A few days ago I blogged about the need for direct communications to cut through to people.
I’m so pleased to see that others independently had reached the same conclusions.
Why this change of tack?
Because people have grown tired and the messages of last March have blunted with new ones needed.
Reasons to be cheerful
There are things to be encouraged by.
Trust in local institutions remains and there are lots of trust in local voices.
Besides, perhaps surprisingly, the number of people sticking to the rules hasn’t dropped that much. Ask the BMJ who have blogged the results of surveys that show this and also highlight the danger in the circulating the perception this isn’t true.
This means that the right messages can still land if they are refined.
In this stage of the pandemic, the message has become urgently more direct, hard hitting and human.
For me, this also confirms the ages-old truism that news is people. Or to rephrase it, people connect with people. The old lessons I learned in a newsroom as a junior reporter are still relevant.
The human story of the COVID-19 victim
This post from Telford &Wrekin Council punches you between the eyes. It is a real person, a resident of Telford, called Sharn telling her story in her own words in a post shared with pictures.
You see her healthy at Christmas and you see also the images of her deteriorating.
I was admitted last Sunday and Tuesday I thought I was leaving in a box as I couldn’t breathe unattended!! I have never been so scared and alone in my life thinking you are never going to see your children again is torture.Fortunately I’m getting stronger everyday so will be home soon. Sadly not everyone is as fortunate so many bodies leaving this hospital it’s awful… TAKE THIS VIRUS SERIOUSLY GUYSSharn, aged 34, Telford, January 2021.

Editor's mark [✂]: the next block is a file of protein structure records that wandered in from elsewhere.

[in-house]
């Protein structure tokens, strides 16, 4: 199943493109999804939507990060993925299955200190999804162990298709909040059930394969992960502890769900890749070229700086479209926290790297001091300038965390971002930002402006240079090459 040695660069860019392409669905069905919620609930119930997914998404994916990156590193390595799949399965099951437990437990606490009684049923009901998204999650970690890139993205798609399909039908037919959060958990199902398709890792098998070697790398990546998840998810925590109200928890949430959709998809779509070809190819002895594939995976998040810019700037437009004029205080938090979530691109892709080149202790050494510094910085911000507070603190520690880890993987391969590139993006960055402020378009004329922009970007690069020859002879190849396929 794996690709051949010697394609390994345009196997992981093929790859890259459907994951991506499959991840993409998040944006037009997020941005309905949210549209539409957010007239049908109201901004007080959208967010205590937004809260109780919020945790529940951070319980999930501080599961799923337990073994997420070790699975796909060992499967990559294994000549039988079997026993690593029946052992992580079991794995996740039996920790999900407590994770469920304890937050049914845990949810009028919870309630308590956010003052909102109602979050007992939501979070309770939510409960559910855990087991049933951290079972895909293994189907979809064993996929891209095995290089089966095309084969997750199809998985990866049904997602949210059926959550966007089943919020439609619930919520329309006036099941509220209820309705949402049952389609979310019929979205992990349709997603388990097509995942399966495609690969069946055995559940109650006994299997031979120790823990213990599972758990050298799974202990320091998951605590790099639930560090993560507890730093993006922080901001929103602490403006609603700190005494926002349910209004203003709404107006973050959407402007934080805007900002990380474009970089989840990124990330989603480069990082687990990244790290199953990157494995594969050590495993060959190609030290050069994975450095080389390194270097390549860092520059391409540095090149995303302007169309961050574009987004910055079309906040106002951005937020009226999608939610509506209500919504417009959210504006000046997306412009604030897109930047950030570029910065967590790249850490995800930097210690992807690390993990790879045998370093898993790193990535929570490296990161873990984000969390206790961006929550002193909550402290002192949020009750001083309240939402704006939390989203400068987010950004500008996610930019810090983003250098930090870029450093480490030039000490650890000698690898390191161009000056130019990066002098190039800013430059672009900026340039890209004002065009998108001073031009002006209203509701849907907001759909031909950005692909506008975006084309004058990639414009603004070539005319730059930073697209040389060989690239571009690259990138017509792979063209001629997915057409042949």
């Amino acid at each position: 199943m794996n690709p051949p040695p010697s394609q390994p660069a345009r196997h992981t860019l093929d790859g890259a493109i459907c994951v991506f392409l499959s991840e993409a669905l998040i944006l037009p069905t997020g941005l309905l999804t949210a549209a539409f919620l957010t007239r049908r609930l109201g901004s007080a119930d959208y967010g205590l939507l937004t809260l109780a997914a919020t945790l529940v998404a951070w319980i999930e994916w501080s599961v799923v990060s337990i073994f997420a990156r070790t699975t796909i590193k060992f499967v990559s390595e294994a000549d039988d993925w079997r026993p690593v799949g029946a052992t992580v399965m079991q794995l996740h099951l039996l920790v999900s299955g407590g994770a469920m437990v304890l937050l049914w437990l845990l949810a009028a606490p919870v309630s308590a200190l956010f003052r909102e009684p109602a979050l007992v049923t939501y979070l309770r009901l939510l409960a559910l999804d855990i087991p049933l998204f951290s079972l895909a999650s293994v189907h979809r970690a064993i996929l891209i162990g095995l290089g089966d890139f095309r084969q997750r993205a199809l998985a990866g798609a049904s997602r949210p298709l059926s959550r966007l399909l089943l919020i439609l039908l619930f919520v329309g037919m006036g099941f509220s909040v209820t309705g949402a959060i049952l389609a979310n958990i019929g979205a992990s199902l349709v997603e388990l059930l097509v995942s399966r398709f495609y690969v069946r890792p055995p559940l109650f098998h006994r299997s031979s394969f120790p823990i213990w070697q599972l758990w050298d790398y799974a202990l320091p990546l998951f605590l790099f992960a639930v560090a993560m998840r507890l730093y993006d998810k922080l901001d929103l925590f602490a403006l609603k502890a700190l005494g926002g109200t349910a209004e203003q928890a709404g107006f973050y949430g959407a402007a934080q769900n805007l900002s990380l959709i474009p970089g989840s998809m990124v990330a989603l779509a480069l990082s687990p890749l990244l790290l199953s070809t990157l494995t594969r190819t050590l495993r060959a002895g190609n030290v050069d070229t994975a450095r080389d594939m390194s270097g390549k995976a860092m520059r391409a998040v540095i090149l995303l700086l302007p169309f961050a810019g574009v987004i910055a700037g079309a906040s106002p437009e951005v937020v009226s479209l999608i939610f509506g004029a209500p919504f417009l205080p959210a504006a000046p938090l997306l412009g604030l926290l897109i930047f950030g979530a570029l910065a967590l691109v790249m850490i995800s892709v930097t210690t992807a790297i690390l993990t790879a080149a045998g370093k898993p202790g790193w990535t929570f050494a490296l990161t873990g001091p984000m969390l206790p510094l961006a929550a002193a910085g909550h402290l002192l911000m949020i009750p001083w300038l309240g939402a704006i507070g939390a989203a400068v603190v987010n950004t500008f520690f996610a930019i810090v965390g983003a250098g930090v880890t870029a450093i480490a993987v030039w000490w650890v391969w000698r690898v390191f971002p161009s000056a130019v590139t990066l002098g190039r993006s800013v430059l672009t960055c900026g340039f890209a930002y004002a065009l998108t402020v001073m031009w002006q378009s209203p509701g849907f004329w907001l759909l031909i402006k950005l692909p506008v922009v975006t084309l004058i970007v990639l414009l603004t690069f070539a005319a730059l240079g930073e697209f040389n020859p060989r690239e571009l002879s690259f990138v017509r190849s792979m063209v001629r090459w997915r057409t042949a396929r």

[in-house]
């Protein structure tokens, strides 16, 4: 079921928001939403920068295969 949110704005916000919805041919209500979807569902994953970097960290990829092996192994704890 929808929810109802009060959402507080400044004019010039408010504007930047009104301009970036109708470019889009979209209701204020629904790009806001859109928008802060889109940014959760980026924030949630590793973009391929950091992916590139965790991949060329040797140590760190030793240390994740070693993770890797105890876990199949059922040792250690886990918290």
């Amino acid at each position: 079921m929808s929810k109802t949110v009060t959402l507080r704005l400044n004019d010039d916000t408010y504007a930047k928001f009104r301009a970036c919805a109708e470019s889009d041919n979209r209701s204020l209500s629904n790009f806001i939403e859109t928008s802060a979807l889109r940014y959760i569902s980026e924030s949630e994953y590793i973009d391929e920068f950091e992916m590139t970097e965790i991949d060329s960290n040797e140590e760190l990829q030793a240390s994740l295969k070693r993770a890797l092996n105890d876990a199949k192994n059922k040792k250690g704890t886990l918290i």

In 20 hours the post has been shared 2,400 times and there have been 1,100 comments. Scrolling through them they look almost entirely positive with messages to Sharn wishing her a speedy recovery.
Sharn gave her permission for her story to be featured.
This is the kind of content that has cut through. Telford & Wrekin Council’s Kellie Thompson who is responsible for the content deserves enormous credit.
The human story of the workers at the temporary morgue
But it’s not just content for Facebook.
All age groups use traditional media the most to find out COVID-19 information, Ofcom say. Surprisingly, eight out of 10 16 to 24-year-olds turn to these channels for their pandemic updates.
In this BBC content, Surrey County Council worked with traditional media to feature the new temporary morgue built in woodland as an overflow as the morgues in the county’s hospitals are full.
In the footage, we see the construction, the empty racks for the dead bodies and interviews with staff who work there. The BBC in this clip are at pains not to film the bodies out of respect for the families of the dead.
The Local Resilience Forum spokesman sets out the big picture and Kirsty the re-deployed Surrey police detective talks about the numbers increasing not decreasing.
Credit to Andrea Newman’s team at Surrey County Council for this.
The human response in the Facebook post
Also in Surrey, Surrey Heath Borough Council are also in the eye of the storm with rising infection and death rates. Like many other public sector organisations they’ve been posting the official messages but have been facing the rising tide of abuse, frustration and conspiracy theories.
Credit to Joanne Atkinson and the team for using a very human approach. In the post they dispense with the well worn government graphics and throw their hands in the air. We get it, they say. We’re all fed-up. So are we. But because the rates are so high we have to keep playing our parts.
The response is positive. In 20-hours, there’s been 98 shares, 15 positive comments and 168 positive reactions. This is a good response.
These are three examples of content that capture the current direction of travel. I’m sure there are many more.
Directness can work.
The more direct and human appears to be cutting through to people online. It is, of course, a different matter as to whether or not these messages convert into action.
I’m so impressed at the work of public sector people right now. That needs to be repeated as sometimes those at the coalface don’t always see the bigger picture. If that’s you, thank you for what you are doing.